Sales Enablement: Everything That’s Wrong with Your Selling Process

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Raw data can be deceiving when looking at an organization’s sales processes. You never know if you have “all of the data” or if the data you have is truly representative of the optimization of a sales strategy at a given point in time. The fact is, raw data without context, relational understanding and specific parameters such as time, duration and sample size is just a page full of numbers that doesn’t provide visibility required to predict success or failure within the sales pipeline.

“Compared to what?”

I had a boss once who always had the same response to certain types of proclamations particularly from the sales organization.

  • We’re too expensive . . .
  • Our product is out of date . . .
  • Our service team is not customer-driven . . .

You could be talking in the context of sales strategy, sales pipeline, sales process or any perceived obstacle preventing the closing of a deal.

He would always answer these statements with, “Compared to what?”

This would usually shut people up. Here’s why.

Too expensive? What are you selling versus what the competition is selling? Is it really an apples-to-apples comparison?

Product out of date? What features or benefits are your competitors offering that you don’t have? How is this affecting our sales pipeline and process?

Service team complaints? What service are they performing? Are they putting lipstick on a pig, or are they really delivering your solution?

The point is, reacting to a single data set can draw you into a false conclusion about the sales strategy, pricing, customer satisfaction or any other factor within the selling process.

Especially True in the World of Sales Management within the Sales Process

In my first sales job, I had nearly a full product line in my briefcase and my own geographical territory. I lived in the middle of it, no more than an hour away from any customer. My bosses gave this patch to me because I was a rookie in sales, and they had never had a full-time rep address this particular piece of geography.

There was a local “business” prejudice about the area that led many to believe it was populated by uneducated, rusticated hillbillies. The assumption was, there was little business on “that side of the river.”

At the time, I didn’t really understand all of that. I was just thrilled to be entrusted with a virgin territory.

After about 10 months in the saddle, my manager and I looked at the numbers. He asked me one question: “Can you live on this level of income?”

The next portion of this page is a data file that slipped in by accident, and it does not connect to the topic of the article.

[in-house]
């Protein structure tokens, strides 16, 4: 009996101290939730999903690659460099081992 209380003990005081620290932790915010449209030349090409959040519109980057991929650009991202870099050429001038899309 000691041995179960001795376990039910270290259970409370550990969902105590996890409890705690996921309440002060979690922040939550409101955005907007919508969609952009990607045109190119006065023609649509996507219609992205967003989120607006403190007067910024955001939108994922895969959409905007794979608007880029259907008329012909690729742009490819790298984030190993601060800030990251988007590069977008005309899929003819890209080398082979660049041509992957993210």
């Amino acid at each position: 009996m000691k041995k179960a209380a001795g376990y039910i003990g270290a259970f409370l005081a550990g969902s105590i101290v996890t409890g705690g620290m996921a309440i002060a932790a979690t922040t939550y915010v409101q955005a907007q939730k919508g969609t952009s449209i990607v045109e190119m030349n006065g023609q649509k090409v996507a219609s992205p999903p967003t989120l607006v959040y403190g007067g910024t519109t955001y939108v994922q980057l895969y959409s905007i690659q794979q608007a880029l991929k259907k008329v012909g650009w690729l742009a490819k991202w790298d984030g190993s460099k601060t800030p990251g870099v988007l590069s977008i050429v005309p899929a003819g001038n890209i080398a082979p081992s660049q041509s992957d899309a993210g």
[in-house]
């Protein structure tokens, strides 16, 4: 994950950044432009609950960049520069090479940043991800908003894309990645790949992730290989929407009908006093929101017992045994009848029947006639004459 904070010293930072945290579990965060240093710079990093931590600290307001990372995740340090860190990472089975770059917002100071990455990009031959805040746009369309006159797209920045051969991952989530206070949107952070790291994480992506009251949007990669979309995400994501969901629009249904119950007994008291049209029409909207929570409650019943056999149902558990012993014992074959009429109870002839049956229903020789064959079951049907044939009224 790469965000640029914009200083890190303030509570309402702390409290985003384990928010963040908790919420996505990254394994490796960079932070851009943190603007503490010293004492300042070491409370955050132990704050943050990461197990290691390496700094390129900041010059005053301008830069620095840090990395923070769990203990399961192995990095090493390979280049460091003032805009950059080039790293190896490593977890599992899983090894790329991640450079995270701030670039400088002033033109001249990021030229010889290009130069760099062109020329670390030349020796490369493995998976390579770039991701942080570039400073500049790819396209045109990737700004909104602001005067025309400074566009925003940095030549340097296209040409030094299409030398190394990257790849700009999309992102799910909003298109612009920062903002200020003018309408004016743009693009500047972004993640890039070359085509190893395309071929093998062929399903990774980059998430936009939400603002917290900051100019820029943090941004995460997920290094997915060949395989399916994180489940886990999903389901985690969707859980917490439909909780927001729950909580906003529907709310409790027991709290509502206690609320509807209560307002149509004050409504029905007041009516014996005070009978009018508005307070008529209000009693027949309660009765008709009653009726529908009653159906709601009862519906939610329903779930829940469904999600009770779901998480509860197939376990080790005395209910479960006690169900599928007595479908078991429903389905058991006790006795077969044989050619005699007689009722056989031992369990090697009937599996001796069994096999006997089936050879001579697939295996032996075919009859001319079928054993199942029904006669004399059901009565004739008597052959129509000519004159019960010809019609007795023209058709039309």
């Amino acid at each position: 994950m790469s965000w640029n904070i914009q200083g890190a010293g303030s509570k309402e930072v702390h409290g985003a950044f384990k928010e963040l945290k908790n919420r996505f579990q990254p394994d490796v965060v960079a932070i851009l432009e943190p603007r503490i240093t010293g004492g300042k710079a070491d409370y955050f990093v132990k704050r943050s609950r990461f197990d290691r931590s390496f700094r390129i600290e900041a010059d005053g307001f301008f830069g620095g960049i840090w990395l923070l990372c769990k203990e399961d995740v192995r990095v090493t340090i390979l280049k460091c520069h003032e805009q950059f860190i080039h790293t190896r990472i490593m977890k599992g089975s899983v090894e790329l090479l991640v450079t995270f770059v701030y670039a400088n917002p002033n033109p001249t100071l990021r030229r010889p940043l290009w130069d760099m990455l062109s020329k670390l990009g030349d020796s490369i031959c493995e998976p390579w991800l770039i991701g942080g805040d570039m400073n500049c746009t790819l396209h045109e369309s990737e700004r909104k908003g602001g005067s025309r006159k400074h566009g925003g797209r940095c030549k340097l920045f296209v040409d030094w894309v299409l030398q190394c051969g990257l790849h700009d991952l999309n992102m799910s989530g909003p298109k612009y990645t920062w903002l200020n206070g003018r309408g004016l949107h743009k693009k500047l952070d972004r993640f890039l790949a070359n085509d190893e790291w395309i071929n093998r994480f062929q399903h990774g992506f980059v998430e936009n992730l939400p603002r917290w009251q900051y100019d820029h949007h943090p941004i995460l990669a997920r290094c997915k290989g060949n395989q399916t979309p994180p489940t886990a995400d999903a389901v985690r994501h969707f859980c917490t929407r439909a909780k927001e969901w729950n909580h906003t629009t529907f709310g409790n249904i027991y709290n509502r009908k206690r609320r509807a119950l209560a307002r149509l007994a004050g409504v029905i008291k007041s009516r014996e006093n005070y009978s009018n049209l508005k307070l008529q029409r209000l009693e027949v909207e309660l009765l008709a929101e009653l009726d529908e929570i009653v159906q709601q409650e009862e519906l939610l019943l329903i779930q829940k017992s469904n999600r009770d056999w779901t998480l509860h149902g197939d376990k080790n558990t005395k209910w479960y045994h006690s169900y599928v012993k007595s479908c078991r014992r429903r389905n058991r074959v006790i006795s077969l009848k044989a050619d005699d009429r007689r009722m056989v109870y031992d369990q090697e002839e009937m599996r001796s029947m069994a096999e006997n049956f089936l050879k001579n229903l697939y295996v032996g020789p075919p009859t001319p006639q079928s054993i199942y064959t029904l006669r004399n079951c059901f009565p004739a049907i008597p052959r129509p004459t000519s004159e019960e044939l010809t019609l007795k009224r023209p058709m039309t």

My answer was quick, and that answer was an emphatic, “No!”

We both agreed that the time had come to pull the plug.

After that, I had several conversations with him about the territory and the overall sales process in the area. It was clear to me that the entire exercise was a self-fulfilling prophesy to him. He firmly believed that my record was not proof of my inadequate performance, a failed sales strategy, tough competition or our invisible presence; it was proof that there was no business there and consequently no sales cycles in that territory.

Despite the fact that I was 10 percent green, that the patch had laid fallow for literally decades and that the competition was well entrenched (and successful), the decision was made to adjust the sales strategy and not waste more money on trying to sell in that geography.

What about Today?

This example could still happen, but only if the manager chose to ignore relevant data about the sales cycle that would be readily available.

Here are some examples.

CRM combined with high-quality prospecting lists will tell you what the sales potential is for a give territory. In the same way that an energy company now “knows” if there is oil in the ground, sales folks can make intelligent decisions about potential sales volume, market analysis by vertical and pain potential mitigated by product applicability for any geography.

CPQ provides great insight after the fact for market potential by configuration or option-popularity-based sales records and vertical presence within the patch. Pricing sensitivity and the presence of any national account, government or other discount program prospects can be measured as well.

SEO and inbound technology make gauging potential sales from a territory much more scientific. Tracking visitor activities, content preferences, subscription or opt-in rates for a patch or patch and product line combination paints a compelling picture and helps to answer the “should I stay or should I go” questions.

The new world of selling eliminates much of the risk and self-inflicted failures of gut managing like my somewhat myopic sales manager.

Next week, in part 3, we will examine some specific metrics and how they might be useful in your quest for increased margin and better management of your sales operation.

Last week, in part 1, we explored margins, metrics and management.

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